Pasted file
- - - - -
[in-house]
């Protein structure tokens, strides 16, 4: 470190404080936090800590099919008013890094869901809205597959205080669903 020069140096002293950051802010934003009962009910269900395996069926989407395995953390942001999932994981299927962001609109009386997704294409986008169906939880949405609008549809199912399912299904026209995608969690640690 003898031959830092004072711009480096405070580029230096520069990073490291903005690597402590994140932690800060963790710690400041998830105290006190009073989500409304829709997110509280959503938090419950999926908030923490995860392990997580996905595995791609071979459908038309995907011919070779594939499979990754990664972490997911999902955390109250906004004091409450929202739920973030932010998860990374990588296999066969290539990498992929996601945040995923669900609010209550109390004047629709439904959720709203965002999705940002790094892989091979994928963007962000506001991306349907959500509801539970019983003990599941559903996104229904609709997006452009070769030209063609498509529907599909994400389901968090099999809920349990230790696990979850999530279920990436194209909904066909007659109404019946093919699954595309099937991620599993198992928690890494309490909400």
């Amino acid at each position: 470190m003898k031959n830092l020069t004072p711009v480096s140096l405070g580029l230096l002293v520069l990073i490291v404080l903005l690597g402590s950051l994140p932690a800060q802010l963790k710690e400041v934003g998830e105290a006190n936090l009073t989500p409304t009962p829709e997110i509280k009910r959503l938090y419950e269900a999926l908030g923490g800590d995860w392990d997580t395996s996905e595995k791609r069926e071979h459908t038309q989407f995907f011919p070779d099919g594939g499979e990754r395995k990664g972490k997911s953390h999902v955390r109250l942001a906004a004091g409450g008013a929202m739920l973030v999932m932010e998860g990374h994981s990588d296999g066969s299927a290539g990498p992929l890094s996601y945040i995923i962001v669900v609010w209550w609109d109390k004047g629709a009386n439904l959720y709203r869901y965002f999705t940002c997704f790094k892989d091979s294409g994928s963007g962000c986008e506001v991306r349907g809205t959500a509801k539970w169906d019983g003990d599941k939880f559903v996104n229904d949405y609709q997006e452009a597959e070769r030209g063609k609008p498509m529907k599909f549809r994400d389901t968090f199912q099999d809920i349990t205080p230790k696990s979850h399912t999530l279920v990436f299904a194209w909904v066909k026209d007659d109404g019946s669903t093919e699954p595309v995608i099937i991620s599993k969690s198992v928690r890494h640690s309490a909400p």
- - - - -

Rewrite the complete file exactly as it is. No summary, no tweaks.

[in-house]
């Protein structure tokens, strides 16, 4: 470190404080936090800590099919008013890094869901809205597959205080669903 020069140096002293950051802010934003009962009910269900395996069926989407395995953390942001999932994981299927962001609109009386997704294409986008169906939880949405609008549809199912399912299904026209995608969690640690 003898031959830092004072711009480096405070580029230096520069990073490291903005690597402590994140932690800060963790710690400041998830105290006190009073989500409304829709997110509280959503938090419950999926908030923490995860392990997580996905595995791609071979459908038309995907011919070779594939499979990754990664972490997911999902955390109250906004004091409450929202739920973030932010998860990374990588296999066969290539990498992929996601945040995923669900609010209550109390004047629709439904959720709203965002999705940002790094892989091979994928963007962000506001991306349907959500509801539970019983003990599941559903996104229904609709997006452009070769030209063609498509529907599909994400389901968090099999809920349990230790696990979850999530279920990436194209909904066909007659109404019946093919699954595309099937991620599993198992928690890494309490909400």
């Amino acid at each position: 470190m003898k031959n830092l020069t004072p711009v480096s140096l405070g580029l230096l002293v520069l990073i490291v404080l903005l690597g402590s950051l994140p932690a800060q802010l963790k710690e400041v934003g998830e105290a006190n936090l009073t989500p409304t009962p829709e997110i509280k009910r959503l938090y419950e269900a999926l908030g923490g800590d995860w392990d997580t395996s996905e595995k791609r069926e071979h459908t038309q989407f995907f011919p070779d099919g594939g499979e990754r395995k990664g972490k997911s953390h999902v955390r109250l942001a906004a004091g409450g008013a929202m739920l973030v999932m932010e998860g990374h994981s990588d296999g066969s299927a290539g990498p992929l890094s996601y945040i995923i962001v669900v609010w209550w609109d109390k004047g629709a009386n439904l959720y709203r869901y965002f999705t940002c997704f790094k892989d091979s294409g994928s963007g962000c986008e506001v991306r349907g809205t959500a509801k539970w169906d019983g003990d599941k939880f559903v996104n229904d949405y609709q997006e452009a597959e070769r030209g063609k609008p498509m529907k599909f549809r994400d389901t968090f199912q099999d809920i349990t205080p230790k696990s979850h399912t999530l279920v990436f299904a194209w909904v066909k026209d007659d109404g019946s669903t093919e699954p595309v995608i099937i991620s599993k969690s198992v928690r890494h640690s309490a909400p």